Rivers Sings World Debut of “Turning Back”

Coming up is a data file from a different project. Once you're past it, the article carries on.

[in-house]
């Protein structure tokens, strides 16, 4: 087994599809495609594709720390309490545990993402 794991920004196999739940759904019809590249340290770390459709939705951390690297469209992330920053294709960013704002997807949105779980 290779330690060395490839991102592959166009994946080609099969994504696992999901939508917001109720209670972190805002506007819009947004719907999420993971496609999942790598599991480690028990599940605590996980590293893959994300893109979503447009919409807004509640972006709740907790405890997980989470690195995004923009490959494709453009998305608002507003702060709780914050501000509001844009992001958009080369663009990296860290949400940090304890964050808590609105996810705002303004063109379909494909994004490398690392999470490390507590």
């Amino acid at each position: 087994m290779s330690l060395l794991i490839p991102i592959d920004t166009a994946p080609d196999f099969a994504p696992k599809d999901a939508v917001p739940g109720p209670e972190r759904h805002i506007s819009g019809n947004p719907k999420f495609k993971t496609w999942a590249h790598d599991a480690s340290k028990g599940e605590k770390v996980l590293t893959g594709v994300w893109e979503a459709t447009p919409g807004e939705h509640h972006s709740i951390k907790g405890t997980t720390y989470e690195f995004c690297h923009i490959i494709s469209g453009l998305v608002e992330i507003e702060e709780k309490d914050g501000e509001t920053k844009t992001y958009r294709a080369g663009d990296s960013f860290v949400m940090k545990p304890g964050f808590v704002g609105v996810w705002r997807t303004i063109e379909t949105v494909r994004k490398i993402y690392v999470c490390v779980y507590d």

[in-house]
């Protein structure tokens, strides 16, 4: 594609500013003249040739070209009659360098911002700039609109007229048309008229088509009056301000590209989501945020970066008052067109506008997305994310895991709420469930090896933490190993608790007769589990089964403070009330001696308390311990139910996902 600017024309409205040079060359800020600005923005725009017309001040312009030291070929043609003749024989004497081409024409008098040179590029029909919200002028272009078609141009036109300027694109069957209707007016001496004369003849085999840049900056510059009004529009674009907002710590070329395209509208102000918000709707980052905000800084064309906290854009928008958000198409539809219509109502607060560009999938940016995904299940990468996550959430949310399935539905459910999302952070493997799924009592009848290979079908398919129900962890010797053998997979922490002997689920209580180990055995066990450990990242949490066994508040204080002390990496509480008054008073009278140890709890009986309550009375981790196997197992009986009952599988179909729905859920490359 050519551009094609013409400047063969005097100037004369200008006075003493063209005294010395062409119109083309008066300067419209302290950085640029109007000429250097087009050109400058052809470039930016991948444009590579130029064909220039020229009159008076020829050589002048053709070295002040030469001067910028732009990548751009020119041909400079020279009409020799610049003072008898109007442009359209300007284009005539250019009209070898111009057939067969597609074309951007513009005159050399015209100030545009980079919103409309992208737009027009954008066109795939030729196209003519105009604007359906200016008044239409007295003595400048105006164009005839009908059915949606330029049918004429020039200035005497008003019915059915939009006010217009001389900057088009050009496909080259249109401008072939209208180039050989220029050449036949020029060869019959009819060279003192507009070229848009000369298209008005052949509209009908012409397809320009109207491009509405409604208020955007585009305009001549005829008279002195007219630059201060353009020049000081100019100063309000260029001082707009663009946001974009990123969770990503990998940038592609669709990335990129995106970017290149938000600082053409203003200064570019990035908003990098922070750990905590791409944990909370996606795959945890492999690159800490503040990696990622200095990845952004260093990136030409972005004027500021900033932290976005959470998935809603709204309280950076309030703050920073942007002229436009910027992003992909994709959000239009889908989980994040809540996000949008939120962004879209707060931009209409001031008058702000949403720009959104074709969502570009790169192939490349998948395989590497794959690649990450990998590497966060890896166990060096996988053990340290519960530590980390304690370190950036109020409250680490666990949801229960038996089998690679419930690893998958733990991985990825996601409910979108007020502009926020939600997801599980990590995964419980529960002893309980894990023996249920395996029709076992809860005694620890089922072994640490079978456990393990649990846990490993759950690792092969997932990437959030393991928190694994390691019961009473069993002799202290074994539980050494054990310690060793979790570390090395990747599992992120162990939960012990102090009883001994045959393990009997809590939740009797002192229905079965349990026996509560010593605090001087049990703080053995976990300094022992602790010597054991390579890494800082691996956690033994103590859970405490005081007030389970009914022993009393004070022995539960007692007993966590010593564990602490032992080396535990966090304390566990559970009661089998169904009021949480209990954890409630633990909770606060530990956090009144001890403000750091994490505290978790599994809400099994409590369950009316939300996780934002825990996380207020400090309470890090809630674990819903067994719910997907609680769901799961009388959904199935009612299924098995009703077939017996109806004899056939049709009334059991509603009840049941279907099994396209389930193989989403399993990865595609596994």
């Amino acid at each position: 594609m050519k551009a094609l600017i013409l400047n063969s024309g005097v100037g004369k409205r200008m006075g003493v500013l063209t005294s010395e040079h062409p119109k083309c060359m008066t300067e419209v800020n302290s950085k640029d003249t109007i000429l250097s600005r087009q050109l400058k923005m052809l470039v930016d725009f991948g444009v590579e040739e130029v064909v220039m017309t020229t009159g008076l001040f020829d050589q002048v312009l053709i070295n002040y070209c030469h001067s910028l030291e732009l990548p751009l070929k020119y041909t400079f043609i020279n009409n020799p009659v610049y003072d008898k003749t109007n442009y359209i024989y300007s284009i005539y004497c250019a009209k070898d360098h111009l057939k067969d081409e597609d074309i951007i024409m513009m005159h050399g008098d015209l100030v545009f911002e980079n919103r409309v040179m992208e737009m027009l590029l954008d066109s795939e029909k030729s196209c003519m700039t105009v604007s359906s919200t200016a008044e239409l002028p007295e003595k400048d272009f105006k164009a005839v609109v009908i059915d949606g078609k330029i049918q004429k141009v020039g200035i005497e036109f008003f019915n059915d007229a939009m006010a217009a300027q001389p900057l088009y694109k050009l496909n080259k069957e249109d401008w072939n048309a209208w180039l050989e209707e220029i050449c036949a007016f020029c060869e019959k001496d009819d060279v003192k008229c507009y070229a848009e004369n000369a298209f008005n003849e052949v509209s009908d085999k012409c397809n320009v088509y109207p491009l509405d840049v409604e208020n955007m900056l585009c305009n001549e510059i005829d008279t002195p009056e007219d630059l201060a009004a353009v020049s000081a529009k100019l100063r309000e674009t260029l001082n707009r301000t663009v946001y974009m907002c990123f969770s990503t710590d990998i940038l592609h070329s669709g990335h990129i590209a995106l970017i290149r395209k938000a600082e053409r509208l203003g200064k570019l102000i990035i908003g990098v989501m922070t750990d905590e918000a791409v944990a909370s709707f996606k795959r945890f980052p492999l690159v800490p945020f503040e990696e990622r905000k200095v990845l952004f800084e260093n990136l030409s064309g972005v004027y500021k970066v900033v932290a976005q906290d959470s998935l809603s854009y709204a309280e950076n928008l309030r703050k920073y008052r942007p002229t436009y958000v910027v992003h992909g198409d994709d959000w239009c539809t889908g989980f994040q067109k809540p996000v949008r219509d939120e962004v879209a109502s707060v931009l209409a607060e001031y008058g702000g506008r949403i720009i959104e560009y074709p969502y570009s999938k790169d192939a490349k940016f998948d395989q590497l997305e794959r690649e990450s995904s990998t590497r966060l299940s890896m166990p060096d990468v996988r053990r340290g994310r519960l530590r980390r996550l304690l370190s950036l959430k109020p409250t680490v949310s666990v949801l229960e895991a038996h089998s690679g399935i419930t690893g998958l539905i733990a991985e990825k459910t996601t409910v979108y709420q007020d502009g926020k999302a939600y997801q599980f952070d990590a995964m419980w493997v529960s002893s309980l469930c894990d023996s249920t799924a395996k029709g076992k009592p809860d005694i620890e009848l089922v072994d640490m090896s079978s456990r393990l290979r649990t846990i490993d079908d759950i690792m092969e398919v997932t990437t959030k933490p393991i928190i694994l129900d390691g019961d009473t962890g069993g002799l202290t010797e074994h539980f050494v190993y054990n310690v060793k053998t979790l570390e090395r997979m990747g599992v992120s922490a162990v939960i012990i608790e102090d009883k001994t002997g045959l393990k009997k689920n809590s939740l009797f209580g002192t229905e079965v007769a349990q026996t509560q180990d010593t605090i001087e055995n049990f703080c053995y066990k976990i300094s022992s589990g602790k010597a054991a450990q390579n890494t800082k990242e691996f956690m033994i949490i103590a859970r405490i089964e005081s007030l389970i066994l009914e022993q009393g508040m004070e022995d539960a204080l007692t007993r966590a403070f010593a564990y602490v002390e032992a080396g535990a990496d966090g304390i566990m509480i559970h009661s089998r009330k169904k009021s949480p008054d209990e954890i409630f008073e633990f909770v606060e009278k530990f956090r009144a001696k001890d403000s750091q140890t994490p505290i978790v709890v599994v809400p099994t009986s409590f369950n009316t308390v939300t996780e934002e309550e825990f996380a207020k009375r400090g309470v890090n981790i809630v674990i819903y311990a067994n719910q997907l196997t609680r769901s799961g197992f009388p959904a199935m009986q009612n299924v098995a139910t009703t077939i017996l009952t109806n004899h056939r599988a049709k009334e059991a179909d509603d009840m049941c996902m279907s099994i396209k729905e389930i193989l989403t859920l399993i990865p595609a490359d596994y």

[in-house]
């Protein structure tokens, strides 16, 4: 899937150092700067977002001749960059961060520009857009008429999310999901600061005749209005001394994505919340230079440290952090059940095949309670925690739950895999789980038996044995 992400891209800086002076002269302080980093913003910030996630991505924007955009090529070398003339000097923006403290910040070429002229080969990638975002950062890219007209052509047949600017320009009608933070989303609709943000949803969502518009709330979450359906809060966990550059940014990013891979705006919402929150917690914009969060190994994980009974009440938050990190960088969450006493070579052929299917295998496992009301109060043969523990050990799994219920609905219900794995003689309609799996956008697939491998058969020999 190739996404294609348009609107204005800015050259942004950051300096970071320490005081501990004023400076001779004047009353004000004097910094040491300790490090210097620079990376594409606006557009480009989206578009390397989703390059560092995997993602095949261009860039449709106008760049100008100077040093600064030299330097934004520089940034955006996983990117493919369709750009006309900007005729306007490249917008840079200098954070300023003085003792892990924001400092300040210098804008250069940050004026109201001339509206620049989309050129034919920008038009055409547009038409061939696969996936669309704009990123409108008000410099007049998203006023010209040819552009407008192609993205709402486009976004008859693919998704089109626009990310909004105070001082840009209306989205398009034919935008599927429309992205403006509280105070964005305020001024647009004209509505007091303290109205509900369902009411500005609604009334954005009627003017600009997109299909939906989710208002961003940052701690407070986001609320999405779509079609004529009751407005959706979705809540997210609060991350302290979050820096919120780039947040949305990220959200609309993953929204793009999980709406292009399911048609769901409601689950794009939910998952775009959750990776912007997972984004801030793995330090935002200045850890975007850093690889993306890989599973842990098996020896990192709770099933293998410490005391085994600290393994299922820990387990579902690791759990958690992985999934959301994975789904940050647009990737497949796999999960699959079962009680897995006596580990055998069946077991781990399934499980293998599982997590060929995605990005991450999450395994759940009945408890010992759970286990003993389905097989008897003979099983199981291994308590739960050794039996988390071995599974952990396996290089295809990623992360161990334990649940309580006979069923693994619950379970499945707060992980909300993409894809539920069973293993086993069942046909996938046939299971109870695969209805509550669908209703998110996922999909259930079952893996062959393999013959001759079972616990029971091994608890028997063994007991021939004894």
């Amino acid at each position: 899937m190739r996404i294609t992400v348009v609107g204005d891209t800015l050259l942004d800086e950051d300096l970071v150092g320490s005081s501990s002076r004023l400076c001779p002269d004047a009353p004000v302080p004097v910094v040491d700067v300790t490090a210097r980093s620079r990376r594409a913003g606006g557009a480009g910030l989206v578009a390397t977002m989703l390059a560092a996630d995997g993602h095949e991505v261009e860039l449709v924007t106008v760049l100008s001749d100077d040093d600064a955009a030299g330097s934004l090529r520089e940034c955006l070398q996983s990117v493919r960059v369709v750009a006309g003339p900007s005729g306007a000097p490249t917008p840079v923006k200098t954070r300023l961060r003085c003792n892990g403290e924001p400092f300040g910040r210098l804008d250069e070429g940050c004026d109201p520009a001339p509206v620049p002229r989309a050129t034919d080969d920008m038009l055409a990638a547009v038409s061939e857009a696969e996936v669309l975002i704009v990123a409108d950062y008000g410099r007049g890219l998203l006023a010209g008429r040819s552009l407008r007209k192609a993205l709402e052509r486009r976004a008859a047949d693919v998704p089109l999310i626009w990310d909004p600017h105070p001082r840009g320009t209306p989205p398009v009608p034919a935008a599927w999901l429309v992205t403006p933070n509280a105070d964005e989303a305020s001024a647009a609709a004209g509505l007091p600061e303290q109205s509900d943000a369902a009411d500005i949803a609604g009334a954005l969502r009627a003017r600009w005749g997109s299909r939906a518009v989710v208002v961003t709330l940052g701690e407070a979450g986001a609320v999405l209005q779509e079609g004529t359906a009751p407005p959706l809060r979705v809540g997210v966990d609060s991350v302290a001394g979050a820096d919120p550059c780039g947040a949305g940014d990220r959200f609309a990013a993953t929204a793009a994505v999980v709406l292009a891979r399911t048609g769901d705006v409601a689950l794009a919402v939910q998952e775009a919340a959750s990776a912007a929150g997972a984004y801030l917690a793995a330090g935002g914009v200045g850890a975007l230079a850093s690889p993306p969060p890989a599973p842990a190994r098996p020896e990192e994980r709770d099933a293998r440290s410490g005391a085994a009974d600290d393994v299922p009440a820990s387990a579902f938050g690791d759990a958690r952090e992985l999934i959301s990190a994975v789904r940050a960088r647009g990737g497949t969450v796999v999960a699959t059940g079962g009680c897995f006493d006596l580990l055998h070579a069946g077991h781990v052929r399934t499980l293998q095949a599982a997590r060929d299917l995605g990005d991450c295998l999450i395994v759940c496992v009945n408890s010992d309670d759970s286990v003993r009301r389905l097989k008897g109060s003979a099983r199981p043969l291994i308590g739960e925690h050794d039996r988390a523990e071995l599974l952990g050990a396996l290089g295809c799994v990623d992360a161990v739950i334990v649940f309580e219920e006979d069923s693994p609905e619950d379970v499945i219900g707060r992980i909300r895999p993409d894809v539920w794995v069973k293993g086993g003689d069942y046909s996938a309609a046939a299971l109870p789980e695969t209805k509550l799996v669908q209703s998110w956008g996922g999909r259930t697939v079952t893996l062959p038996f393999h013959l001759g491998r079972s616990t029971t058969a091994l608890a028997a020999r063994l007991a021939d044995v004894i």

Phillips Academy’s vocal coach, Krista River, has a voice to die for. Often described by audiences and critics as “gorgeous,” “magnificent,” “superb” and “a treat,” River’s crystal clear voice astounds those who hear it. While recovering from a nasty sinus infection, however, you might expect River’s voice to be hindered by the illness but, as shown by last Sunday’s Faculty Voice Recital, her performance proved beyond a doubt that River could perform beautifully under pressure. The performance was extraordinary and her praises well deserved; the recital was of such high caliber that River went on to perform it at Weill Recital Hall at Carnegie Hall the following Tuesday. A performance at Carnegie Hall is especially noteworthy for someone who “used to be a cellist…I didn’t think I wanted to be a musician.” However, as a member of a small part-time ensemble that performed in Santa Fe, River met a teacher who “opened another world for me…she taught me to do things I didn’t know I could do, and she was a real inspiration.” River is now a vocalist who was praised by the New York Times for her “shimmering voice.” In addition to teaching voice here at Phillips Academy, she travels for a busy performing schedule (her 2007-2008 season includes performances in Massachusetts, New York, Texas, Pennsylvania and Missouri). “I love music and I also love that singing combines text and music. You get so much to work with as far as expression goes,” she said. This expression was clearly evident in River’s performance, where she often gestured with her hands and used her facial expressions to accompany her music. Sunday’s recital featured the world premiere of “Turning Back,” a piece composed by Scott Wheeler. River performed in one of Wheeler’s operas last spring, and she said, “He wanted to write something for me, so he wrote this piece in the fall specifically for this recital.” In addition to the world premiere of “Turning Back,” River chose to perform some of her favorite pieces in an effort to create a “cohesive program that represented different time periods and languages” (she performed songs in English, French and German). “I love the Schumann and Ravel pieces because they tell vivid stories that I connect with. The process that Schumann goes through is emotional, and the Ravel piece has three distinct, evocative and powerful stories,” she said. To end the program, River chose two pieces from English composer and playwright Noel Coward, which she called “clever, sophisticated and moving. I wanted to end with something light because the rest of the program was heavy.” Although the recital only lasted for about two hours, the work that goes into a recital took much longer. “I’ve been working on this music for years; it takes months and months, sometimes a year to learn a recital program. It’s very intensive,” River said. In addition to River, Judith Gordon, Adam Kuenzel and Jan Muller-Szeraws performed on the piano, flute and cello, respectively. Pianist Judith Gordon said, “My favorite part of almost all concerts is how quiet it is on stage and how beautiful it feels to find what the pulse is, what the quality of sound is…in rehearsal there’s a lot of ‘blah, blah, blah.’ There isn’t that pure start and finish because it’s so informal.”